Tyson Foods officials said Thursday (Feb. 27) the company has hired an outside service provider for certain IT services, a move that will result in the “displacement” of roughly 330 employees. The name of the outside service provider was not disclosed in a company news release. Tyson Foods spokesman Gary Mickelson said the provider is a global company with offices across the U.S. – including Northwest Arkansas – as well as other parts of the world.
“While it’s the right thing to do for the business, it’s a very difficult decision,” Scott Spradley, the company’s chief technology officer, said in a statement. “That’s because it will result in organization changes in our information technology team, including some job loss.”
The transition to the service provider will take place over the next several months and result in the displacement of about 330 IT employees, mostly in Springdale and Chicago. Some of the employees will be offered a position with the service provider. Others will be offered a severance and benefits package. Tyson Foods is also bringing in a career transition services firm to help displaced employees find new jobs.
In the news release, the company said the 330 displaced employees represents a large number of the positions Tyson Foods previously disclosed it was eliminating through a restructuring program that started late last year.
Tyson Foods said the outside service provider will accelerate the transformation of the company’s digital technology capabilities and reduce costs.
“The speed and scale of new technology presents a huge opportunity for us,” Spradley said. “While we’ve made significant progress over the past two years enhancing our computing systems and digital capabilities, we need to drive more rapid improvements in our digital transformation to remain competitive.”
The company said its IT leaders went through a year-long review that led to the decision.
Thursday’s announcement is a major pivot for the meat giant, which just two years ago had plans to turn downtown Springdale into a tech hub, building and opening a state-of-the art robotics and innovation center. Tyson Foods added roughly 300 tech jobs to downtown Springdale in the past two years after the hiring of Spradley, an Arkansas native.
“We’ll still have about 500 IT team members and expect the number to grow as we invest in more high-skill IT positions,” Mickelson said in an email to Talk Business & Politics. “Downtown Springdale will also continue to be the primary home of our IT team.”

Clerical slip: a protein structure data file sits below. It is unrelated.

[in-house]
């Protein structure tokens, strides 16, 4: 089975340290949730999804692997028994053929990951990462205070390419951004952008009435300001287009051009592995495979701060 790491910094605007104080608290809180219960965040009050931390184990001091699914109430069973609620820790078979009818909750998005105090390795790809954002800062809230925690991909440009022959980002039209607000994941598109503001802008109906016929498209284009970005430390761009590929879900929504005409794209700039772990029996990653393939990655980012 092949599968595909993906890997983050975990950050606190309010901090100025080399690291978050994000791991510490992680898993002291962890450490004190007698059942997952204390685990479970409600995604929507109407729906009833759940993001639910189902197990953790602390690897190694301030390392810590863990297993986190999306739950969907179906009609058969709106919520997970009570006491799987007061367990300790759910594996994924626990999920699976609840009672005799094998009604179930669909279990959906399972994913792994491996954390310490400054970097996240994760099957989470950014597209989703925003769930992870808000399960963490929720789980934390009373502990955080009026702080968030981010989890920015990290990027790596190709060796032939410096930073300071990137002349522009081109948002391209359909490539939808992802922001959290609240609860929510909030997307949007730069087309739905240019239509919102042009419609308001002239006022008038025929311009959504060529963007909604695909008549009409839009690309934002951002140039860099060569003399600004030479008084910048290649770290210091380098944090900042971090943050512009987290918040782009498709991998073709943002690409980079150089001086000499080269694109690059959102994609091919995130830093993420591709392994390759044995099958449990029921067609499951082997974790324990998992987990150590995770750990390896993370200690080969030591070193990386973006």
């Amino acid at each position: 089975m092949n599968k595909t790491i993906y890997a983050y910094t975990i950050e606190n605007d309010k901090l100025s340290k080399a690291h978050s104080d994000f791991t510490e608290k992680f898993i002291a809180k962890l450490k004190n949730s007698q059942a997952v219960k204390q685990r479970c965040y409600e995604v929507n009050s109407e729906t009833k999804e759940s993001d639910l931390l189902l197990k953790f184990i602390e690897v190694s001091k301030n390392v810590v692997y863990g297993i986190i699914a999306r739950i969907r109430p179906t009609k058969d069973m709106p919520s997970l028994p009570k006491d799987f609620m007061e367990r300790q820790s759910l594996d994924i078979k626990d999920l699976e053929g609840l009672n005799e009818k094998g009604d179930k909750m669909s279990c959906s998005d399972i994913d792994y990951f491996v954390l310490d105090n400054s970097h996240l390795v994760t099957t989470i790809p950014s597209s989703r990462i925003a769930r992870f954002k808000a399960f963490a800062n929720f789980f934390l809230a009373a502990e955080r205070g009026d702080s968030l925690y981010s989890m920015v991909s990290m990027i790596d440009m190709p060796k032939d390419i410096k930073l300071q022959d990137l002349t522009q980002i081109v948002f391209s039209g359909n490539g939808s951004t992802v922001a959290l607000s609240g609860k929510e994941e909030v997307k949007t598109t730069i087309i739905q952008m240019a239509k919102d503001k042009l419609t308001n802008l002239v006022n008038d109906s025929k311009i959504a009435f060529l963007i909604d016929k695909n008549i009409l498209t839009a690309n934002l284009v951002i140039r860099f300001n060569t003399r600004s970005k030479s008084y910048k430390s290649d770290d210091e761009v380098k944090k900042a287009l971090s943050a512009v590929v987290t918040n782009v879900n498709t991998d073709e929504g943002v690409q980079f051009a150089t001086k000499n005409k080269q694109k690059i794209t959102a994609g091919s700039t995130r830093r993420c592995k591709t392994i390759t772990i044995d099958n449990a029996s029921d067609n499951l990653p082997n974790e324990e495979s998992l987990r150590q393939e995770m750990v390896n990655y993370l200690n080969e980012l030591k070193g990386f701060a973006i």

Tyson Foods has invested more than $215 million in automation and robotics in the past five years and the new center has been described as “ground zero” for where the company creates and tests new technology, as well as train the workforce of tomorrow.
The move to outsource certain jobs is not a new trend. Walmart did it with financial jobs last year, outsourcing to GenPact. The company has since invested in the region with plans to grow employment in Bentonville.
Mike Harvey, chief economist with the Northwest Arkansas Council, said without knowing who the third party is, it’s tough to gauge the impact on the region. He said tech jobs can largely be performed anyway and that’s a challenge for growing a tech cluster in one place.
Tyson Foods did not say how many of the 330 IT jobs will come from Springdale. Spradley was brought on to grow the local tech team and engage Tyson Foods’ technology transformation. In May of last year, Spradley told Talk Business & Politics recruiting tech talent to Tyson Foods was important for the company’s future.
Spradley said in May 2019, his vision for Northwest Arkansas was to become a technical center, and perhaps downtown Springdale could pick up the moniker of “T-Town.” He had conversations with J.B. Hunt Transportation Services and Walmart to work together to build a consortium that would draw technology talent from around the country to work on blockchain applications that could be used in their respective businesses. He’s also supportive of collaboration between corporate partners and academia.
With so many companies recruiting tech talent and the limited supply locally, Spradley previously said he’s discussed the possibilities of companies working together to travel to larger cities like Austin, Texas, San Diego, Raleigh, N.C. or Boston and start laying out technology road maps to draw in professionals who want to be a part of the growth in Northwest Arkansas.
Editor’s note: Talk Business & Politics senior analyst Kim Souza contributed to this report.